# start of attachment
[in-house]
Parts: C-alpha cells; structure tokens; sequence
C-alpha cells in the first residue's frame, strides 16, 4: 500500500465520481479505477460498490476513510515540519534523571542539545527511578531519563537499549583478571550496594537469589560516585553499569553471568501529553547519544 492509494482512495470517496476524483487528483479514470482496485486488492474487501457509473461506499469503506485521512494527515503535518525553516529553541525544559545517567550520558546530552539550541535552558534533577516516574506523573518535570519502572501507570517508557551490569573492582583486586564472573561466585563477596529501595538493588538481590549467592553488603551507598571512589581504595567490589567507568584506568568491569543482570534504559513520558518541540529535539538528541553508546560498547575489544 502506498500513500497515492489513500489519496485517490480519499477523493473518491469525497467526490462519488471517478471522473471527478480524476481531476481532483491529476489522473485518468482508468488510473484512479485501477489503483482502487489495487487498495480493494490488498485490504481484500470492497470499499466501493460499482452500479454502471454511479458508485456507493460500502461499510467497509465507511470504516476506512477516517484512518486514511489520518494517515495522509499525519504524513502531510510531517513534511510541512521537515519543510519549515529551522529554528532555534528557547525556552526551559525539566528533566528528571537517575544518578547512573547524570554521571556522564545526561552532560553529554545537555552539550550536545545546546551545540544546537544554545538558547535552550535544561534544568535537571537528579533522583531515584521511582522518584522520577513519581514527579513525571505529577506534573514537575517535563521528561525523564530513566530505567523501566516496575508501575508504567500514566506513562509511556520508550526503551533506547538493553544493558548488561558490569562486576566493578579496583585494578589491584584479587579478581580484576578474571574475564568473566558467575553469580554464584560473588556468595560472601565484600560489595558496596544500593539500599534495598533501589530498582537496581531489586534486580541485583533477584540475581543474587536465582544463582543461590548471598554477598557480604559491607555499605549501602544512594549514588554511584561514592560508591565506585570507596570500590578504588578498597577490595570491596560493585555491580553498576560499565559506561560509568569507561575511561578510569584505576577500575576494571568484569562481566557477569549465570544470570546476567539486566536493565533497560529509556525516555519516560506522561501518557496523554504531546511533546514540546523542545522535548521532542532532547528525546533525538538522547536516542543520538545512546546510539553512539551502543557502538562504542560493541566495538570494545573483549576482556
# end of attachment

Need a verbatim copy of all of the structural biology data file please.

[in-house]
Parts: C-alpha cells; structure tokens; sequence
C-alpha cells in the first residue's frame, strides 16, 4: 500500500465520481479505477460498490476513510515540519534523571542539545527511578531519563537499549583478571550496594537469589560516585553499569553471568501529553547519544 492509494482512495470517496476524483487528483479514470482496485486488492474487501457509473461506499469503506485521512494527515503535518525553516529553541525544559545517567550520558546530552539550541535552558534533577516516574506523573518535570519502572501507570517508557551490569573492582583486586564472573561466585563477596529501595538493588538481590549467592553488603551507598571512589581504595567490589567507568584506568568491569543482570534504559513520558518541540529535539538528541553508546560498547575489544 502506498500513500497515492489513500489519496485517490480519499477523493473518491469525497467526490462519488471517478471522473471527478480524476481531476481532483491529476489522473485518468482508468488510473484512479485501477489503483482502487489495487487498495480493494490488498485490504481484500470492497470499499466501493460499482452500479454502471454511479458508485456507493460500502461499510467497509465507511470504516476506512477516517484512518486514511489520518494517515495522509499525519504524513502531510510531517513534511510541512521537515519543510519549515529551522529554528532555534528557547525556552526551559525539566528533566528528571537517575544518578547512573547524570554521571556522564545526561552532560553529554545537555552539550550536545545546546551545540544546537544554545538558547535552550535544561534544568535537571537528579533522583531515584521511582522518584522520577513519581514527579513525571505529577506534573514537575517535563521528561525523564530513566530505567523501566516496575508501575508504567500514566506513562509511556520508550526503551533506547538493553544493558548488561558490569562486576566493578579496583585494578589491584584479587579478581580484576578474571574475564568473566558467575553469580554464584560473588556468595560472601565484600560489595558496596544500593539500599534495598533501589530498582537496581531489586534486580541485583533477584540475581543474587536465582544463582543461590548471598554477598557480604559491607555499605549501602544512594549514588554511584561514592560508591565506585570507596570500590578504588578498597577490595570491596560493585555491580553498576560499565559506561560509568569507561575511561578510569584505576577500575576494571568484569562481566557477569549465570544470570546476567539486566536493565533497560529509556525516555519516560506522561501518557496523554504531546511533546514540546523542545522535548521532542532532547528525546533525538538522547536516542543520538545512546546510539553512539551502543557502538562504542560493541566495538570494545573483549576482556